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Magnetism Governs Properties Of Iron-based Superconductors

Date:
April 2, 2009
Source:
National Institute of Standards and Technology (NIST)
Summary:
Though a year has passed since the discovery of a new family of high-temperature superconductors, a viable explanation for the iron-based materials' unusual properties remains elusive. But a team of scientists working at NIST may be close to the answer.

NIST research shows that magnetism plays a key role in iron pnictide superconductors' crystal structure. (Iron is purple; arsenic is yellow; calcium is green.) Only if the iron's magnetism is taken into account do calculations of the distance between these crystal layers match up with lab measurements. Magnetism's importance to their physical properties make it a likely factor in the iron pnictides' ability to superconduct, say team members.
Credit: Yildirim, NIST

Though a year has passed since the discovery of a new family of high-temperature superconductors, a viable explanation for the iron-based materials’ unusual properties remains elusive. But a team of scientists working at the National Institute of Standards and Technology (NIST) may be close to the answer.

The team has found strong evidence that magnetism is a pivotal factor governing the physical properties of iron pnictides, a group of materials that conduct electricity without resistance at temperatures of up to 56 kelvin (-217 degrees celsius). Iron pnictides are composed of regularly spaced layers of iron sandwiched between other substances. And although -217 might sound pretty cold, they are the first class of materials found to superconduct at that high a temperature since the discovery of copper-based superconductors more than two decades ago.

The team’s evidence shows that, without taking magnetism into account, theoretical calculations of iron pnictides’ inner structure do not line up with actual lab measurements. Factor in magnetism, though, and these discrepancies vanish—a decisive difference that, according to theorist Taner Yildirim, could imply that magnetism is also key to iron pnictide superconductivity.

“Without considering magnetism, for example, the calculated distance between iron layers—a distance that has been thoroughly measured—comes out to be wrong,” says Yildirim, of NIST’s Center for Neutron Research. “However, provided that we consider magnetic spin in our calculations, we can explain almost all of the iron pnictides’ structural and dynamic properties.”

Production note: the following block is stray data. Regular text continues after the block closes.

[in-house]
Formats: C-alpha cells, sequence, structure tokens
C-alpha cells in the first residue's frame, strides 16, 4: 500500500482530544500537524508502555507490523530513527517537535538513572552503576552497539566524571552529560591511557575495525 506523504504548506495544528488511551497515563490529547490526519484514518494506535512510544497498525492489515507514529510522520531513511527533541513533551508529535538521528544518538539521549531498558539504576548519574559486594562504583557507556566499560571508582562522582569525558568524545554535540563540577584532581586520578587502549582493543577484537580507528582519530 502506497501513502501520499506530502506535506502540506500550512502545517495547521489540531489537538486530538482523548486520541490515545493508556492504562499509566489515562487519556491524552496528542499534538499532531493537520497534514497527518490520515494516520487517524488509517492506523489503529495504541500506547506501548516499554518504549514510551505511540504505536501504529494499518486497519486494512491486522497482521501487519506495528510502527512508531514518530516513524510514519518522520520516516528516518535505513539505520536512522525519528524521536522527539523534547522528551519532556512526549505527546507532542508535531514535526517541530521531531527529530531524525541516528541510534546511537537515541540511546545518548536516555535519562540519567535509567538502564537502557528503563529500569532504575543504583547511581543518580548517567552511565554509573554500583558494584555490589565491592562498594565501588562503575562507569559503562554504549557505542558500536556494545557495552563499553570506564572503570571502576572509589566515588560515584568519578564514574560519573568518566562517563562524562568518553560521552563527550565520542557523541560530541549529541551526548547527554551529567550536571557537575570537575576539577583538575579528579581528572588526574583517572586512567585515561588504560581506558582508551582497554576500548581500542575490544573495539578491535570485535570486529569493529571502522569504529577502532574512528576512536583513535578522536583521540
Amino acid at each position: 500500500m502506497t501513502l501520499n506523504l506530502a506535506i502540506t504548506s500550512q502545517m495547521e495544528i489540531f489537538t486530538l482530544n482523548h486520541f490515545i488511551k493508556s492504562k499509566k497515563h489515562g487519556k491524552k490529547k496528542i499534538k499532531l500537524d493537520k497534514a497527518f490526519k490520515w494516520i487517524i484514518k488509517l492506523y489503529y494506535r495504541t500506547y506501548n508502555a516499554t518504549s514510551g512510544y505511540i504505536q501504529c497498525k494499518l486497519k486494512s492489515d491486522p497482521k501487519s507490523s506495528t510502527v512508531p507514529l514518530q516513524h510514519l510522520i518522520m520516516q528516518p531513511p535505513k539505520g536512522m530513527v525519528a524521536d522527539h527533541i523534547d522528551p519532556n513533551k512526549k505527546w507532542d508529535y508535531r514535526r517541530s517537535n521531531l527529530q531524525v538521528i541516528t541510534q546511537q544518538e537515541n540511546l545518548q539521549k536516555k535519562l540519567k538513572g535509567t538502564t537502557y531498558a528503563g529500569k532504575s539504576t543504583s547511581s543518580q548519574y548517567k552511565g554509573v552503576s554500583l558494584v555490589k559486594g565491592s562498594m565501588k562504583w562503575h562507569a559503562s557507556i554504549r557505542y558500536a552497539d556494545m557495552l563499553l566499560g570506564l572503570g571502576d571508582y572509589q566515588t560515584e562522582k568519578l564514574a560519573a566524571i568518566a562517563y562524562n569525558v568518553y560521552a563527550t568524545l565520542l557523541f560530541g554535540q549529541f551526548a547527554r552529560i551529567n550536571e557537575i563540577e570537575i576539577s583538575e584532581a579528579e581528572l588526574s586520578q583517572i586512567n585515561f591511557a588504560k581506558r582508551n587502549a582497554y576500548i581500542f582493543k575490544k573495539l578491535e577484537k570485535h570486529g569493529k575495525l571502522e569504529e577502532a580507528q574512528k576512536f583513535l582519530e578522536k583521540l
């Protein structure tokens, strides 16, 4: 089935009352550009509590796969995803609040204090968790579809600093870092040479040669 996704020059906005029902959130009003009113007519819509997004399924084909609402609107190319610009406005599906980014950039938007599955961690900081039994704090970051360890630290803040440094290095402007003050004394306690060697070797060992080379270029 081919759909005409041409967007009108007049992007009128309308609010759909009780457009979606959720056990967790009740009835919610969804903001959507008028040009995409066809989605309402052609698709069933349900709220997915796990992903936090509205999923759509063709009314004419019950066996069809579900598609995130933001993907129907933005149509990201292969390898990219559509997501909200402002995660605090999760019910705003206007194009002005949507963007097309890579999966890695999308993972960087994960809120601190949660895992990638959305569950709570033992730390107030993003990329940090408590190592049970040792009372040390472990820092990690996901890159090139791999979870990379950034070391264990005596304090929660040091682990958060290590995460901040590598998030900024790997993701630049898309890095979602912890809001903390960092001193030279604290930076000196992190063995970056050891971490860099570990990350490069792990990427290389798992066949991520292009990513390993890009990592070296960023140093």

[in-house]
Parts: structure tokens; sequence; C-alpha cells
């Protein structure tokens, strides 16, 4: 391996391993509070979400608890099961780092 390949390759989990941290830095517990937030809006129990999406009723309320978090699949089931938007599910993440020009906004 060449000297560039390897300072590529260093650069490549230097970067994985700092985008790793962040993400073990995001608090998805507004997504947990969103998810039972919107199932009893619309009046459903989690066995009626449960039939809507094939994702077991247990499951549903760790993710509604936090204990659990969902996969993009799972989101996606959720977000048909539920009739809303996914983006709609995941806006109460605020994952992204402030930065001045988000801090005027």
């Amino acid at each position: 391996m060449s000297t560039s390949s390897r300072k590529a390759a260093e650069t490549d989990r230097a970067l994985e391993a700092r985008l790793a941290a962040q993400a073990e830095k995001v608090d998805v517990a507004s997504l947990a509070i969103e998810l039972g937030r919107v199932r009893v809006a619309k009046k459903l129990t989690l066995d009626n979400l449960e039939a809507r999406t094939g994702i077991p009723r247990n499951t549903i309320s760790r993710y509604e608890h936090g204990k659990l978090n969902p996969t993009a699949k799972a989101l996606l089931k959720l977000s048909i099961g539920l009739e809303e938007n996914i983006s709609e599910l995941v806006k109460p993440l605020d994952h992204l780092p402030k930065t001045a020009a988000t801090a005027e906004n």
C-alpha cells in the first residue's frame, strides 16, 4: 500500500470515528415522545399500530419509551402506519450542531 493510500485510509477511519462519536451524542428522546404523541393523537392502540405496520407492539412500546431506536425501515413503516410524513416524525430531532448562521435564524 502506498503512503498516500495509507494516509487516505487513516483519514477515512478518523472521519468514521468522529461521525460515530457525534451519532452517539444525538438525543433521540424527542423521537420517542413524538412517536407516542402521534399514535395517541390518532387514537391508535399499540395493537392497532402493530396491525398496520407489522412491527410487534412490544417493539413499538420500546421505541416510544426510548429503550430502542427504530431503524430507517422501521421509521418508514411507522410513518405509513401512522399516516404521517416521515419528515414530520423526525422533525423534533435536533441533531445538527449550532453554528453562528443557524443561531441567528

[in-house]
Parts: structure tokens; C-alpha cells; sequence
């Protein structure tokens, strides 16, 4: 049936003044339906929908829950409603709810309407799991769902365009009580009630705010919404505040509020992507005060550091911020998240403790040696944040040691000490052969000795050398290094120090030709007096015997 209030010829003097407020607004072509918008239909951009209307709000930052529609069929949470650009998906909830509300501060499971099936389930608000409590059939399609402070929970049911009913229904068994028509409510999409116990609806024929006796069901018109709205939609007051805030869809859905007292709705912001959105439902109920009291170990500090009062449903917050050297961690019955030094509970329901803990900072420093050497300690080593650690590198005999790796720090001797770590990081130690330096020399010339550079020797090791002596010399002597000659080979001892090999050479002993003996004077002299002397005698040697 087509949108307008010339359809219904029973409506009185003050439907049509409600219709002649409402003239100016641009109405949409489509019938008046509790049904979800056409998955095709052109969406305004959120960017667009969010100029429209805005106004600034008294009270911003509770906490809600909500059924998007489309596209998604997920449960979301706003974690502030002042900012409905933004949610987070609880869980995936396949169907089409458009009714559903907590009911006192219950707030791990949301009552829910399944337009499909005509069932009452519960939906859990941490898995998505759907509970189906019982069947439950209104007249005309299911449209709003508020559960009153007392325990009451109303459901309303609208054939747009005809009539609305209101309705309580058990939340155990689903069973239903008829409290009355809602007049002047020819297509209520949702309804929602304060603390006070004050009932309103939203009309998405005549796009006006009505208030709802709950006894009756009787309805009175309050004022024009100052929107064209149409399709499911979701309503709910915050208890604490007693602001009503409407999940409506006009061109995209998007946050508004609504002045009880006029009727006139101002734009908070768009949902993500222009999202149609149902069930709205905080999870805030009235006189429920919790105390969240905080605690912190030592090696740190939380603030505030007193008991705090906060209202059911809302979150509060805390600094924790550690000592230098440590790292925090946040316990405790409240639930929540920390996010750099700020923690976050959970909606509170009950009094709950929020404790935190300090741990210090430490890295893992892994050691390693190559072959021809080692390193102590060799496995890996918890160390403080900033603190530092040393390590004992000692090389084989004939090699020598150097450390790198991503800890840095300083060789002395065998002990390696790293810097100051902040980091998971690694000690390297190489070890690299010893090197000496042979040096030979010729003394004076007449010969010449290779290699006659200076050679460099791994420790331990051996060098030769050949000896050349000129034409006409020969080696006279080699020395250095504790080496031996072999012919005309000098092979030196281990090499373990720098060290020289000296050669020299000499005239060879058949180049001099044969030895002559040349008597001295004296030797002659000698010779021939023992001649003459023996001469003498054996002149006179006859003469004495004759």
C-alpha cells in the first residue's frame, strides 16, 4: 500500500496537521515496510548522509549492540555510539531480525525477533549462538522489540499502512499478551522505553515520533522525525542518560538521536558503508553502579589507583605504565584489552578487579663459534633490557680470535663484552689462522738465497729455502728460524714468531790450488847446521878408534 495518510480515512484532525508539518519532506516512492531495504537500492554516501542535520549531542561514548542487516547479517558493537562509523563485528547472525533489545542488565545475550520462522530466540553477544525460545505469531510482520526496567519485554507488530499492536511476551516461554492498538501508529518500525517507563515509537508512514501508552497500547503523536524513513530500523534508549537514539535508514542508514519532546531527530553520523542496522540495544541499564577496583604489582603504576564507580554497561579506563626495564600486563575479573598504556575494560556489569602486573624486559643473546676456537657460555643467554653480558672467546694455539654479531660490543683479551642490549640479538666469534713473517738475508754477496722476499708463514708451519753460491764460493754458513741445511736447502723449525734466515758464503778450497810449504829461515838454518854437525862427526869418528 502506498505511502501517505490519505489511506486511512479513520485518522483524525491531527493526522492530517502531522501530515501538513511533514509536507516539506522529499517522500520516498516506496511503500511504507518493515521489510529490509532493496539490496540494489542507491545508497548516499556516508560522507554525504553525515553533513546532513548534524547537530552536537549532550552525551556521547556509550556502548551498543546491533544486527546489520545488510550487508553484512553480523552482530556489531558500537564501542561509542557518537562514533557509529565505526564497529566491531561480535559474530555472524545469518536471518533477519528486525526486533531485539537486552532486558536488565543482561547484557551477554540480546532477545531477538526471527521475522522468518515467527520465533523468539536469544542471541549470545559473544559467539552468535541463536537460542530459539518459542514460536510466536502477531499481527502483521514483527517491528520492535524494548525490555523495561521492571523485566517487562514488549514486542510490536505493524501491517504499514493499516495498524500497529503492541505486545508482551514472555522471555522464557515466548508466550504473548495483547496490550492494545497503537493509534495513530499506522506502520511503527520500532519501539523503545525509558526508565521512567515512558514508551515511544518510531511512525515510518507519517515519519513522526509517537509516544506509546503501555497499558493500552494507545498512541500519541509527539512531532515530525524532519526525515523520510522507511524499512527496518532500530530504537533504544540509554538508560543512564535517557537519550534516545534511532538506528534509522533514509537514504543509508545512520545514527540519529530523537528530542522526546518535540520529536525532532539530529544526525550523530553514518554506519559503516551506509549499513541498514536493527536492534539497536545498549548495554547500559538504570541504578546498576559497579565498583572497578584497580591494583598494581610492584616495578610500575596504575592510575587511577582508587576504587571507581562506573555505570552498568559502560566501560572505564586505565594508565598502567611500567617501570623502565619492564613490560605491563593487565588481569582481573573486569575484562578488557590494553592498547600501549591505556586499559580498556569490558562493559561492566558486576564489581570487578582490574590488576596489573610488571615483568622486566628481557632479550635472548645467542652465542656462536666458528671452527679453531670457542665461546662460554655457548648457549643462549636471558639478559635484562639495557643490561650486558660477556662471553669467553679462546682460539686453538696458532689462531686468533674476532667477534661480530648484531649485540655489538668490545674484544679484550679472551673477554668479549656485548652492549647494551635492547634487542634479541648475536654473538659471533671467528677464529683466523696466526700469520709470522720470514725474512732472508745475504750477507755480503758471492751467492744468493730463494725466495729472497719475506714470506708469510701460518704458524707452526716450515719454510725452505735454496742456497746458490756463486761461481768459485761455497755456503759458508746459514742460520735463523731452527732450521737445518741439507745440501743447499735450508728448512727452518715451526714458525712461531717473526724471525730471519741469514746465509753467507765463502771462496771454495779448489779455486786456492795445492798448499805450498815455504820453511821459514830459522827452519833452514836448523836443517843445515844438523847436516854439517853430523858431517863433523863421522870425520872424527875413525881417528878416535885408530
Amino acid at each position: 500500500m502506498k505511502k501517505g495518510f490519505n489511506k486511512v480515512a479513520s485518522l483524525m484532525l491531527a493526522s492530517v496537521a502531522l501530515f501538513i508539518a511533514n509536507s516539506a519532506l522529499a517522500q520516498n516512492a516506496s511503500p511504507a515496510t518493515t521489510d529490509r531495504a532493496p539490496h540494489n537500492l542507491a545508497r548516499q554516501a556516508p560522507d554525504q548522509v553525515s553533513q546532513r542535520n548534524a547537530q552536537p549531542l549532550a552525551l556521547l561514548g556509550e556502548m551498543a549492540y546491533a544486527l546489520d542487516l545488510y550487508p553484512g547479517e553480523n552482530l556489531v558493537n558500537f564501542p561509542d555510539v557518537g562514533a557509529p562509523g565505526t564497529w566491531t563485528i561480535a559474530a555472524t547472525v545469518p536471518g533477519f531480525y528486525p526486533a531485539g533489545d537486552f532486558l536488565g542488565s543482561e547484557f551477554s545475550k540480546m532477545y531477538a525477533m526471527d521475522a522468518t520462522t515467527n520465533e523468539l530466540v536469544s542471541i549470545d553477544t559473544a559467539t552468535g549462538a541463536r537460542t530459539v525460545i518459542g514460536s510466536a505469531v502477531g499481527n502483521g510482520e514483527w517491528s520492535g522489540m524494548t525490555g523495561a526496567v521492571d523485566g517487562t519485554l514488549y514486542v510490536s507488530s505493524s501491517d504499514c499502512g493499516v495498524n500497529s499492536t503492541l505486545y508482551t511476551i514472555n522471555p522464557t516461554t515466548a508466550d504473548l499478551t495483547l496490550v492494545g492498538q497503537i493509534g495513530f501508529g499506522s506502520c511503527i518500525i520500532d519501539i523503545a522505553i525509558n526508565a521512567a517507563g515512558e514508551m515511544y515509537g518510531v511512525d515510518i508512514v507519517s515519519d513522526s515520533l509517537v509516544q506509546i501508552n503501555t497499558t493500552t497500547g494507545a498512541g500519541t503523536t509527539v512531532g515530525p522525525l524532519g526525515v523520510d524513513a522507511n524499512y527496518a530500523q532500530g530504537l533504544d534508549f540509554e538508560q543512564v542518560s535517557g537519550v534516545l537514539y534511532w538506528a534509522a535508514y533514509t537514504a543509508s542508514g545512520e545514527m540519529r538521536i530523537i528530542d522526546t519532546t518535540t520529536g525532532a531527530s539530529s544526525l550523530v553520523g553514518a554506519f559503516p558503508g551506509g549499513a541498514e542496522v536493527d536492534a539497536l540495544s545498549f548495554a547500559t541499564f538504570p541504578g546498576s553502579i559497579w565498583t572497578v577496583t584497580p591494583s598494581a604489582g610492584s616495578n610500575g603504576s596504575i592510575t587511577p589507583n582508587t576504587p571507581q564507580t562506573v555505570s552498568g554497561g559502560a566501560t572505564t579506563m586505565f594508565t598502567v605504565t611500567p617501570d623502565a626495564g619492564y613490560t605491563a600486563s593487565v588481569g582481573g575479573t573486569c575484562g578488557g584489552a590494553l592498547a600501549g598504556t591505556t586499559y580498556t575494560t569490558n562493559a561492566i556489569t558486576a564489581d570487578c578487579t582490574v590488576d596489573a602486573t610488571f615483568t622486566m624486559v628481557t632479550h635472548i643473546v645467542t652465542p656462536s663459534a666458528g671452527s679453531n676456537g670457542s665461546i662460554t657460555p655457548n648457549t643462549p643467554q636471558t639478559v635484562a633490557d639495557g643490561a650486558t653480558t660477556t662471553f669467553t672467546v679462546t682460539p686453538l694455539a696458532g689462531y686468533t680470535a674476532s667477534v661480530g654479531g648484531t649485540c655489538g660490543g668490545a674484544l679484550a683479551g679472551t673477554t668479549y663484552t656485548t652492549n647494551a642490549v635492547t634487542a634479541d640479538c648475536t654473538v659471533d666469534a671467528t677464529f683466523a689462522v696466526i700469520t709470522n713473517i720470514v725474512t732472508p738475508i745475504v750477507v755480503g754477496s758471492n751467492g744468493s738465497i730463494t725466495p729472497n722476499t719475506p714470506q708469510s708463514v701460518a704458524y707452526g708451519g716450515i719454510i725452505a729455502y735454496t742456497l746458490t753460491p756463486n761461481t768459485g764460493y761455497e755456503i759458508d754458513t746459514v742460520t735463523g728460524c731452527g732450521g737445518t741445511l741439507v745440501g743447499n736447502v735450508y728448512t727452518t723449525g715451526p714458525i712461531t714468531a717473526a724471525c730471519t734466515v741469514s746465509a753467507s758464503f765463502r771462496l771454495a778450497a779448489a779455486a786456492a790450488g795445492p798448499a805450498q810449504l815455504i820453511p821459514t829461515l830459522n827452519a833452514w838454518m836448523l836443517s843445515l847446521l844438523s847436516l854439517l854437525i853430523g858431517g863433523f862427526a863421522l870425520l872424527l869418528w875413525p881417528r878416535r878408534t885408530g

Yildirim gave an invited talk at the March meeting of the American Physical Society, where he presented theoretical evidence demonstrating how magnetism controls basic aspects of iron pnictides as the position of the atoms, the materials’ phase transition, i.e. the sudden changes in the structure with temperature, and—probably, Yildirim says—their superconducting properties.

“Determining the mechanism of superconductivity in iron pnictide systems is very important in solving the long-standing mystery of the high temperature superconductor phenomena in general,” Yildirim says. “Once we have such an understanding of this strange phenomenon, we can then make predictions and design new materials with even higher superconductivity temperatures.”


Story Source:

The above story is based on materials provided by National Institute of Standards and Technology (NIST). Note: Materials may be edited for content and length.


Cite This Page:

National Institute of Standards and Technology (NIST). "Magnetism Governs Properties Of Iron-based Superconductors." ScienceDaily. ScienceDaily, 2 April 2009. <www.sciencedaily.com/releases/2009/03/090325132452.htm>.
National Institute of Standards and Technology (NIST). (2009, April 2). Magnetism Governs Properties Of Iron-based Superconductors. ScienceDaily. Retrieved September 22, 2014 from www.sciencedaily.com/releases/2009/03/090325132452.htm
National Institute of Standards and Technology (NIST). "Magnetism Governs Properties Of Iron-based Superconductors." ScienceDaily. www.sciencedaily.com/releases/2009/03/090325132452.htm (accessed September 22, 2014).

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